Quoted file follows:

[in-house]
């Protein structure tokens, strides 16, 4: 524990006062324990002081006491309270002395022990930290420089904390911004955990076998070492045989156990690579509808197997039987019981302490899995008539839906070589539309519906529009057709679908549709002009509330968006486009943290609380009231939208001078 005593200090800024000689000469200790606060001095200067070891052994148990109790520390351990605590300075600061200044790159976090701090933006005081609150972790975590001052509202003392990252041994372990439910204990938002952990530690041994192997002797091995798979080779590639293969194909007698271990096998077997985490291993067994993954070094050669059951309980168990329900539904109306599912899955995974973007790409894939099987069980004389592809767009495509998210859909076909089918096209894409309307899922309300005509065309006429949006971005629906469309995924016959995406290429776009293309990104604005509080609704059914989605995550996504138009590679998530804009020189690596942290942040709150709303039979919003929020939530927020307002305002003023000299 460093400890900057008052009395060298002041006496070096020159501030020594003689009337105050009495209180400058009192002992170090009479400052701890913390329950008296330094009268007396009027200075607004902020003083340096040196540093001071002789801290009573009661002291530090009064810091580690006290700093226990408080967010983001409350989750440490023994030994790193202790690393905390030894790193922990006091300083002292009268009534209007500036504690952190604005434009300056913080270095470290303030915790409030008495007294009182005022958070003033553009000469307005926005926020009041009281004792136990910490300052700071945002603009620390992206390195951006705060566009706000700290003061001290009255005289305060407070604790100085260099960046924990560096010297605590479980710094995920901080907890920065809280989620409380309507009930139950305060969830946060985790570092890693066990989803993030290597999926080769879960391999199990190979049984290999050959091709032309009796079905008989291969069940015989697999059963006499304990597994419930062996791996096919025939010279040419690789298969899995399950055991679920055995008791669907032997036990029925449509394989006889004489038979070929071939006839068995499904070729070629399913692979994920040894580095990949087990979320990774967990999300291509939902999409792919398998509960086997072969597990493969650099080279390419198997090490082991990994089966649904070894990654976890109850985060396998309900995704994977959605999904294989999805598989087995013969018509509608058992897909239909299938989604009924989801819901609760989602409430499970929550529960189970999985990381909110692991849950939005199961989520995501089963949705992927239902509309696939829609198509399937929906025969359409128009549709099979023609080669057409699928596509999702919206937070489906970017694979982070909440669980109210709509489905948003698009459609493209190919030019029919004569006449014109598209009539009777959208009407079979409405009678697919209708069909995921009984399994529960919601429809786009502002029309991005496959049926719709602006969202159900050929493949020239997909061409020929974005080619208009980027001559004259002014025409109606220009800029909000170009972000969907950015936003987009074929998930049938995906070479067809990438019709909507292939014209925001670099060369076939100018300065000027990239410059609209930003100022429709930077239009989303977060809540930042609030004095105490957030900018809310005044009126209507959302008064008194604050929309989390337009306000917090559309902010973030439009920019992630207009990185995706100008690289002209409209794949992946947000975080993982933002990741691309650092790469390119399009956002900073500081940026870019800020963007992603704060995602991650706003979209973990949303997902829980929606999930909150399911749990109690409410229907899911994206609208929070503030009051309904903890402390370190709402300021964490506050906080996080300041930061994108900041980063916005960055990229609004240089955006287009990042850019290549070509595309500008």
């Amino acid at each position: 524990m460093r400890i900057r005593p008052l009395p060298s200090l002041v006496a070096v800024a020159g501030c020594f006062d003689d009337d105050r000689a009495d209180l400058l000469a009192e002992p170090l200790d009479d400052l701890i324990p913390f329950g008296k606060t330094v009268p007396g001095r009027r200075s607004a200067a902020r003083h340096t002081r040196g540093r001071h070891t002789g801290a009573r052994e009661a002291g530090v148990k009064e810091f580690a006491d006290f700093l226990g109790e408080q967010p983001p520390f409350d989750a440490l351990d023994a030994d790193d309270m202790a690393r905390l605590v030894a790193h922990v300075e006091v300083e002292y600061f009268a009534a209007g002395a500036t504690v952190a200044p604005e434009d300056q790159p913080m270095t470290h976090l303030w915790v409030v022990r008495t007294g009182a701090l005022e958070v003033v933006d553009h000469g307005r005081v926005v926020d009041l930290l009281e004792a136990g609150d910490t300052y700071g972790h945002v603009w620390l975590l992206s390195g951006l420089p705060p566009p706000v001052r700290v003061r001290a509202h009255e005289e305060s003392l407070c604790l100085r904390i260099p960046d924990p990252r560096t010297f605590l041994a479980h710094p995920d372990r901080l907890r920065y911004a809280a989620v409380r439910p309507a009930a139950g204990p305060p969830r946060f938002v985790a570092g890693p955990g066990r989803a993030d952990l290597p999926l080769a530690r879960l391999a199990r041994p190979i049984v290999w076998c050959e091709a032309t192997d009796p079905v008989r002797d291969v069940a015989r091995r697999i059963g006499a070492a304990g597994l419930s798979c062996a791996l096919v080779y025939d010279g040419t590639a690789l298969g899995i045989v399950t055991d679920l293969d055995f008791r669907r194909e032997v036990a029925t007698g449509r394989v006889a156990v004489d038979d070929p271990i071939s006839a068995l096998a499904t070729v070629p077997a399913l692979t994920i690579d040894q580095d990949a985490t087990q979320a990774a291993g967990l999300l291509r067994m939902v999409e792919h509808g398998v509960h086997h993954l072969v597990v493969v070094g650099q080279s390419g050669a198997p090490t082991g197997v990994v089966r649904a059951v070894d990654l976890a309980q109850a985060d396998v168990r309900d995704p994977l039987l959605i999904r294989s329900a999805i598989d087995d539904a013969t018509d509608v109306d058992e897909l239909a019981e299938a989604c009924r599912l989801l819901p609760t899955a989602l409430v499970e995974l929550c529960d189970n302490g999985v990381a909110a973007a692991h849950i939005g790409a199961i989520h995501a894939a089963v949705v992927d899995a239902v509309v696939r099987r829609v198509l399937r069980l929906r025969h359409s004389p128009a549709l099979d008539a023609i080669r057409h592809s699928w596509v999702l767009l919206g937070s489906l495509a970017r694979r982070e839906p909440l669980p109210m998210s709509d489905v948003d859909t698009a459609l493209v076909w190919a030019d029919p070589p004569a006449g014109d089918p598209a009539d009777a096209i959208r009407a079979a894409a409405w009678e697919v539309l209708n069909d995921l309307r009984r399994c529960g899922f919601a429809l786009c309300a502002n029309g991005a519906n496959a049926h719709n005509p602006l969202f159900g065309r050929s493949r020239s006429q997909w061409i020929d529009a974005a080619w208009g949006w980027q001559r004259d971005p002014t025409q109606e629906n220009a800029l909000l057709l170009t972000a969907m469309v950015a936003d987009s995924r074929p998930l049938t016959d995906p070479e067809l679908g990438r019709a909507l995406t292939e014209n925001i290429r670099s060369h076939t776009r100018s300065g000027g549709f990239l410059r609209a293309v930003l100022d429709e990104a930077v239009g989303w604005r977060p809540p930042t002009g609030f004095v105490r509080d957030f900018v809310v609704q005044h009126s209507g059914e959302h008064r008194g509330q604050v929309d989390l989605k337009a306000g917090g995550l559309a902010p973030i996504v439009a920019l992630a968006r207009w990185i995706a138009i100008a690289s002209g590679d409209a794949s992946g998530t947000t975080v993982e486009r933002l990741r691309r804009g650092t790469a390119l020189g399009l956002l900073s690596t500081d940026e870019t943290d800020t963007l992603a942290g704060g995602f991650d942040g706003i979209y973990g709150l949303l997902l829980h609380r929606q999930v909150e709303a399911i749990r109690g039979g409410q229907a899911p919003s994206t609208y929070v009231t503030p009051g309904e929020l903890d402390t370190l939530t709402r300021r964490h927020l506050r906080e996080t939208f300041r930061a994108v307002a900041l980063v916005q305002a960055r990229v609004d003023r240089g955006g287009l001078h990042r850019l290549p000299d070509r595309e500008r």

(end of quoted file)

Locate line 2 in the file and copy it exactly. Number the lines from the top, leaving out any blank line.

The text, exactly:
């Protein structure tokens, strides 16, 4: 524990006062324990002081006491309270002395022990930290420089904390911004955990076998070492045989156990690579509808197997039987019981302490899995008539839906070589539309519906529009057709679908549709002009509330968006486009943290609380009231939208001078 005593200090800024000689000469200790606060001095200067070891052994148990109790520390351990605590300075600061200044790159976090701090933006005081609150972790975590001052509202003392990252041994372990439910204990938002952990530690041994192997002797091995798979080779590639293969194909007698271990096998077997985490291993067994993954070094050669059951309980168990329900539904109306599912899955995974973007790409894939099987069980004389592809767009495509998210859909076909089918096209894409309307899922309300005509065309006429949006971005629906469309995924016959995406290429776009293309990104604005509080609704059914989605995550996504138009590679998530804009020189690596942290942040709150709303039979919003929020939530927020307002305002003023000299 460093400890900057008052009395060298002041006496070096020159501030020594003689009337105050009495209180400058009192002992170090009479400052701890913390329950008296330094009268007396009027200075607004902020003083340096040196540093001071002789801290009573009661002291530090009064810091580690006290700093226990408080967010983001409350989750440490023994030994790193202790690393905390030894790193922990006091300083002292009268009534209007500036504690952190604005434009300056913080270095470290303030915790409030008495007294009182005022958070003033553009000469307005926005926020009041009281004792136990910490300052700071945002603009620390992206390195951006705060566009706000700290003061001290009255005289305060407070604790100085260099960046924990560096010297605590479980710094995920901080907890920065809280989620409380309507009930139950305060969830946060985790570092890693066990989803993030290597999926080769879960391999199990190979049984290999050959091709032309009796079905008989291969069940015989697999059963006499304990597994419930062996791996096919025939010279040419690789298969899995399950055991679920055995008791669907032997036990029925449509394989006889004489038979070929071939006839068995499904070729070629399913692979994920040894580095990949087990979320990774967990999300291509939902999409792919398998509960086997072969597990493969650099080279390419198997090490082991990994089966649904070894990654976890109850985060396998309900995704994977959605999904294989999805598989087995013969018509509608058992897909239909299938989604009924989801819901609760989602409430499970929550529960189970999985990381909110692991849950939005199961989520995501089963949705992927239902509309696939829609198509399937929906025969359409128009549709099979023609080669057409699928596509999702919206937070489906970017694979982070909440669980109210709509489905948003698009459609493209190919030019029919004569006449014109598209009539009777959208009407079979409405009678697919209708069909995921009984399994529960919601429809786009502002029309991005496959049926719709602006969202159900050929493949020239997909061409020929974005080619208009980027001559004259002014025409109606220009800029909000170009972000969907950015936003987009074929998930049938995906070479067809990438019709909507292939014209925001670099060369076939100018300065000027990239410059609209930003100022429709930077239009989303977060809540930042609030004095105490957030900018809310005044009126209507959302008064008194604050929309989390337009306000917090559309902010973030439009920019992630207009990185995706100008690289002209409209794949992946947000975080993982933002990741691309650092790469390119399009956002900073500081940026870019800020963007992603704060995602991650706003979209973990949303997902829980929606999930909150399911749990109690409410229907899911994206609208929070503030009051309904903890402390370190709402300021964490506050906080996080300041930061994108900041980063916005960055990229609004240089955006287009990042850019290549070509595309500008």